9 March 2017
City view from top of Hilton Hotel
City view from top of Hilton Hotel
City view from top of Hilton Hotel
8 March 2017
This is where our gardien sleeps.
Happy Women's Day
7 March 2017
I don't know what my concluding remarks on this topic will be by the end of my time in Cameroon, however, I do have a lot of thoughts on the lifestyle of our 'gardien'. From my impression, he is about 21 years old. He alone is responsible for the security of the whole building, with about six apartments. Hence, he's supposed to be sitting at the entrance or strolling around the building 24/7 (!!!). From what I've heard, it was his personal wish to be the only gardien. I genuinely believe that this is true. Why? The city is overcrowded by young men, who come to the urban areas, in order to earn money, which they send to their families in the rural areas.
Our gardien works in the entrance hall, eats on the street outside the door and sleeps underneath the stairs of the corridor. He tries to have some smalltalk with me every time we meet, but each time I feel like saying "bonsoir" - on a good day I might add "ça va?" - and sneak off to the third floor. Facing his poverty makes me so sad.
I can't understand the shortage of small change in this city. Whenever I'm purchasing something, people ask me for smaller bills or coins. But the cash machine doesn't give any coins! Who the hell is in charge of all the Cameroonian coins and small bills and why are you not kind enough to share them with everyone else??
In my first days, I was thinking that I might have already settled in Yaoundé. Pretty quick and smooth. Now I'm realizing that I haven't settled yet. In fact, I think that it will take a while. I was expecting it to be difficult, especially because my latest experiences were those at UKZN, in South Africa. Everything was so unrealistically easy. I was surrounded by all those young people, who were interested in getting to know each other and have fun. Some of those people were full of love, which they were willing to share. I haven't experienced an environment, where I felt people's love sooo much ever before. South Africa was beautiful.
Of course it is different here. I knew it's going to be more challenging. Come on Aida, take up that challenge!
They love the fishes
6 March 2017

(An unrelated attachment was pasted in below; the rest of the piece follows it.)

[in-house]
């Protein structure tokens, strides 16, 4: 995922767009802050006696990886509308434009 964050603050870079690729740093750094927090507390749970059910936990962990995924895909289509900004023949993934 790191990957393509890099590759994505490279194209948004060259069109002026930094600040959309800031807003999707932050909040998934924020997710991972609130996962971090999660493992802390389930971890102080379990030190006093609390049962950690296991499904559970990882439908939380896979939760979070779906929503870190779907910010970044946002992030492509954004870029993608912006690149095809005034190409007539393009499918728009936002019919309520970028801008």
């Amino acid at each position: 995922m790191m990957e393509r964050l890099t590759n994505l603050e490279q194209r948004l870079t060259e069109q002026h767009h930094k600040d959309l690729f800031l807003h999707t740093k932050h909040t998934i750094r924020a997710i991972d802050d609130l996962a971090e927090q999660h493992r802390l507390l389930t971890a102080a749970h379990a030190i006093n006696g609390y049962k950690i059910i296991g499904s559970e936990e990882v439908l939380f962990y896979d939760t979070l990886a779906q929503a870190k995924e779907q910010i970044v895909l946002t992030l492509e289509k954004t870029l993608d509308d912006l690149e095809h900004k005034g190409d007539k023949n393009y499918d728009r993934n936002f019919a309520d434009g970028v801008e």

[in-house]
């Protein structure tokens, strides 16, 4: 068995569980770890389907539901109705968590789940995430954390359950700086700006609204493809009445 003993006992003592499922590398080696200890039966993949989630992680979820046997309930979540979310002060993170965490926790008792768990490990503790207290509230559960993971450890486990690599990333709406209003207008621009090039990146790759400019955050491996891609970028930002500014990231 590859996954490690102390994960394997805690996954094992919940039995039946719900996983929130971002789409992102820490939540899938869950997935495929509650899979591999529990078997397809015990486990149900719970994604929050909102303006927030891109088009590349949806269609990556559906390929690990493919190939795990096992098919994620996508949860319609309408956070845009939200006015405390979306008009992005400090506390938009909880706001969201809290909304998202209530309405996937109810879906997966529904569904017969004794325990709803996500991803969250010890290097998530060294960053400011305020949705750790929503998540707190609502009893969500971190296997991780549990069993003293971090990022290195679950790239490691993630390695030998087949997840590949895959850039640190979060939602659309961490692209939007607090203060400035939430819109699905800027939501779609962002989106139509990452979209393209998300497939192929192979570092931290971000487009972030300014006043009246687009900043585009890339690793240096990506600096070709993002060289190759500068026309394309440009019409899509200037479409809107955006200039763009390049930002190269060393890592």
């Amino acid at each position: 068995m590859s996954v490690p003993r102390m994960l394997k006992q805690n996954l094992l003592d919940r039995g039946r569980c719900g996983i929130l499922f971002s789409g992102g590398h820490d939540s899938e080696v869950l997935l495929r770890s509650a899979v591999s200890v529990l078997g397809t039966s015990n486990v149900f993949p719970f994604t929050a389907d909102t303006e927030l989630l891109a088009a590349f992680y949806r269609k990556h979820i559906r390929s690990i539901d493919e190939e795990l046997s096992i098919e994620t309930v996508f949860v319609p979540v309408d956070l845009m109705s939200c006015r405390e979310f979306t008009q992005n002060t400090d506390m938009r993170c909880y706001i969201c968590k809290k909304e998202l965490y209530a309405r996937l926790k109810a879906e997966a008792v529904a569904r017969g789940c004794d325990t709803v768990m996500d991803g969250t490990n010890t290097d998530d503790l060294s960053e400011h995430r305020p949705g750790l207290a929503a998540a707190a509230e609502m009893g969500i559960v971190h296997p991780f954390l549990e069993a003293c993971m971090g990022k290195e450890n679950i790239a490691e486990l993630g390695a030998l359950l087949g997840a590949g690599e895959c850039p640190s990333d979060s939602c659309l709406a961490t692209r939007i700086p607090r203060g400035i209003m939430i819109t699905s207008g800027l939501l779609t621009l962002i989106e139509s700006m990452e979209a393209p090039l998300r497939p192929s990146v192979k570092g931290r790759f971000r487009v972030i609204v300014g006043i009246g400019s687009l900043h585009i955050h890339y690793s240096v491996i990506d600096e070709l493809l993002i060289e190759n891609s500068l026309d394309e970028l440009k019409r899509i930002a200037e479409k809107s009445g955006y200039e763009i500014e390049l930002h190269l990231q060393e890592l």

Sometimes, when coming into a new environment, I have those moments or days, where I feel out of place. Like a foreign body in a place I don't belong to or fit in. I didn't have much to do at work today. I know, this is what usually happens in the first phase of an internship. And I know it's going to be different in the next weeks. But it still triggers this very unpleasant feeling of not belonging to where I am right now.
This is a traditional dish from the anglophone part of Cameroon. The vegetables were quite nice, not sure about the maize meal dish, though :-/
5 March 2017
Anna and myself spent the afternoon at Club Noah. The club is owned by the former tennis star Yannick Noah. Most of the visitors are part of the expats community of Yaoundé (diplomats, development workers, etc.). It is popular, because one can swim in one of very few clean pools in the city. Unfortunately the entrance fee is too high (4000 CFA / 6€) for locals.
3 March 2017
Today, I moved to my apartment. I'm sharing it with Anna (a Swiss GIZ intern) and Susann (works for the Goethe Institute). I spend the morning chatting with Anna and we decided to do some grocery shopping together. I admire her for being fluent in French (Switzerland...). She's also already been here for 5 months.
2 March 2017
I live quite close to the office (about 15 mins walk). But I've decided to take a taxi if it's this hot (~30 degrees) or rainy. I'm assuming that it's gonna be hot or rainy pretty much every day during the rain season. Anyway, the taxi to my office is only 15-30 cents (depending on my bargaining efforts).
Concerning my skills in the French language, I have some positive and some negative insights: I am surprised about my abilities to follow and understand conversations- even in a business context. However, my attention span in a French meeting is shockingly short. Coming from the University, I'm used to following lectures for hours. Nevertheless, a French meeting that lasts for longer than 45 mins (after the lunch break max. 30 mins) feels heavily exhausting to me. Also, building full sentences in French takes soooo much time and effort! How's it even possible to understand so much and reproduce so little?!